This is a list of terms used when describing beers:
Commercial Belgian beers licensed by abbeys. Not to be confused with Trappist ales.
Materials, like rice, corn and brewing sugar, used in place of traditional grains for cheapness or lightness of flavor.
The oldest beer style in the world. Produced by warm or top fermentation.
Dark brown top-fermenting beer from Düsseldorf.
The main component of the bittering agent in the hop flower.
The extent to which brewing sugars turn to alcohol and carbon dioxide.
Generic term for an alcoholic drink made from grain. Includes both ale and lager.
British term for the pale, amber or copper-colored beers that developed from the pale ales in the 19th century.
Bock or Bok
Strong beer style of The Netherlands and Germany.
Beer that undergoes a secondary fermentation in the bottle.
Beer that undergoes a secondary fermentation in the cask. Known as “real ale”, closely identified with British beers.
Vessel used to boil the sugary wort with hops.
A system mainly used in lager brewing in which portions of the wort are removed from the vessel, heated to a higher temperature and then returned. Improves ensymic activity and the conversion of starch to sugar in poorly modified malts.
The addition of a small amount of hops to a cask of beer to improve aroma and bitterness.
A dark lager beer in Germany, a Bavarian speciality that predates the first pale lagers.
The earliest form of porter, short for “entire butt”.
Flavor compounds produced by the action of yeast turning sugars into alcohol and carbon dioxide. Esters may be fruity or spicy.
Substance that clarifies beer, usually made from the swim bladder of sturgeon fish; also known as isinglass.
Framboise or Frambozen
Raspberry-flavored lambic beer.
The coarse powder derived from malt that has been milled or “cracked” in the brewery prior to mashing.
A blend of Belgian lambic beers.
Helles or Hell
A pale Bavarian lager beer.
Hop (Lat: Humulus Lupulus)
Herb used when brewing to add aroma and bitterness.
International Bitterness Units. An internationally-agreed scale for measuring the bitterness of beer. A “lite” American lager may have around 10 IBU’s, an English mild ale around 20 units, an India Pale Ale 40 or higher, an Irish stout 55 to 60 and barley wine 65.
Method of mashing used mainly in ale-brewing where the grains are left to soak with pure water while starches convert to sugar, usually carried out at a constant temperature.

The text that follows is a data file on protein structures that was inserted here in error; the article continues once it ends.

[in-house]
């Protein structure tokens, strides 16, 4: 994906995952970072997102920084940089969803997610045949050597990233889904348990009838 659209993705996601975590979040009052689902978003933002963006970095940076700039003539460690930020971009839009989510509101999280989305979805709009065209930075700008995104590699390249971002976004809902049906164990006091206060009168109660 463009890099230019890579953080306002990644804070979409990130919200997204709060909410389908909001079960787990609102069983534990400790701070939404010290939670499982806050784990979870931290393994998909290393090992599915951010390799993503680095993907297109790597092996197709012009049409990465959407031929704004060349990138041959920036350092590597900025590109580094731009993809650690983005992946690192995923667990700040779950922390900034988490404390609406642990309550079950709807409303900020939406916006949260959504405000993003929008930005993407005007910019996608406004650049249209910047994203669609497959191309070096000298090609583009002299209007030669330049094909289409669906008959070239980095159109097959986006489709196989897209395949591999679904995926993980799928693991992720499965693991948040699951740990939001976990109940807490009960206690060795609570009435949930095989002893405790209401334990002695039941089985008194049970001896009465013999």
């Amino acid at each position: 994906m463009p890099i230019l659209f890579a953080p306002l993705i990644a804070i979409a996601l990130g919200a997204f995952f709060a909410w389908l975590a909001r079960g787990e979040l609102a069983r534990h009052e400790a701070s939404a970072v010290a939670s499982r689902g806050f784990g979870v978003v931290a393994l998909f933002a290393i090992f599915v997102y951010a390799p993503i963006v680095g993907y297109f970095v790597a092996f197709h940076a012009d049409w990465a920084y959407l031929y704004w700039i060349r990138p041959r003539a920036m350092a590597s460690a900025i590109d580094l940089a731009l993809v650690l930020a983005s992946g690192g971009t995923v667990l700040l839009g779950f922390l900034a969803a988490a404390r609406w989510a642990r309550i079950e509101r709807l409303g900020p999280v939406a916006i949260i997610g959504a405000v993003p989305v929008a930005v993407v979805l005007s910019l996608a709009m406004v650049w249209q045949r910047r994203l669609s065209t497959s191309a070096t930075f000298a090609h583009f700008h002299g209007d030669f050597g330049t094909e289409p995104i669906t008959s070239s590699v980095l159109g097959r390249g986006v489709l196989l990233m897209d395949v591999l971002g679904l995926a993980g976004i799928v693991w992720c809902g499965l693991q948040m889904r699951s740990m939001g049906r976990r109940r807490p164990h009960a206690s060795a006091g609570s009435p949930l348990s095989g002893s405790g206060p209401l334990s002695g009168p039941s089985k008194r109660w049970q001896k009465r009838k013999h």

Top-fermenting golden beer from Cologne.
The addition of partially-fermented wort during lagering to encourage a strong secondary fermentation.
Cherry-flavored lambic beer.
The cold-conditioning of beer at around 0 degrees Centigrade to encourage the yeast to settle out, increase carbonation and produce a smooth, clean-tasting beer. From the German meaning “to store”.
Belgian beer made by spontaneous fermentation.
Vessel used to clarify the wort after the mashing stage.
Barley or other cereals that have been partially germinated to allow starches to be converted into fermentable sugars.
First stage of the brewing process, when the malt is mixed with pure hot water to extract the sugars.
Traditional Bavarian lager brewed in March and stored until autumn for the Munich Oktoberfest.
Dark brown (occasionally pale) English and Welsh beer, lightly hopped. The oldest style of beer that once derived it color from malt cured over wood fires. One of the components of the first porters.
Stout made with the addition of lactose, which is unfermentable, producing a beer low in alcohol with a creamy, slightly sweet character.
Pilsner or Pilsener or Pils
International brand name for a light-colored lager.
Dark – brown or black – beer originating in London.
Addition of sugar to encourage a secondary fermentation in beer.
Bavarian beer law of 1516 (the “Purity Pledge) that lays down that only malted grain, hops, yeast and water can be used in brewing. Now covers the whole of Germany.
Ancient method of invoicing beer in Scotland on strength. Beers are called 60, 70 or 80 shilling.
From the French esparger, to sprinkle; Sprinkling or spraying the spent grains in the mash tun or lauter tun to flush out any remaining malt sugars.
A traditional, open fermenting vessel.
American beer style saved by the Anchor Brewery in San Francisco.
Once an English generic term for the strongest (“stoutest”) beer in a brewery. Now considered a quintessentially Irish style.
Ales brewed by monks of the Trappist order in Belgium and The Netherlands.
Method of fermentation developed in Burton-tn-Trent using large oak casks.
Ur or Urtyp
German for original.
Weizen or Weisse
German for wheat or white beer.
Liquid resulting from the mashing process, rich in malt and sugars.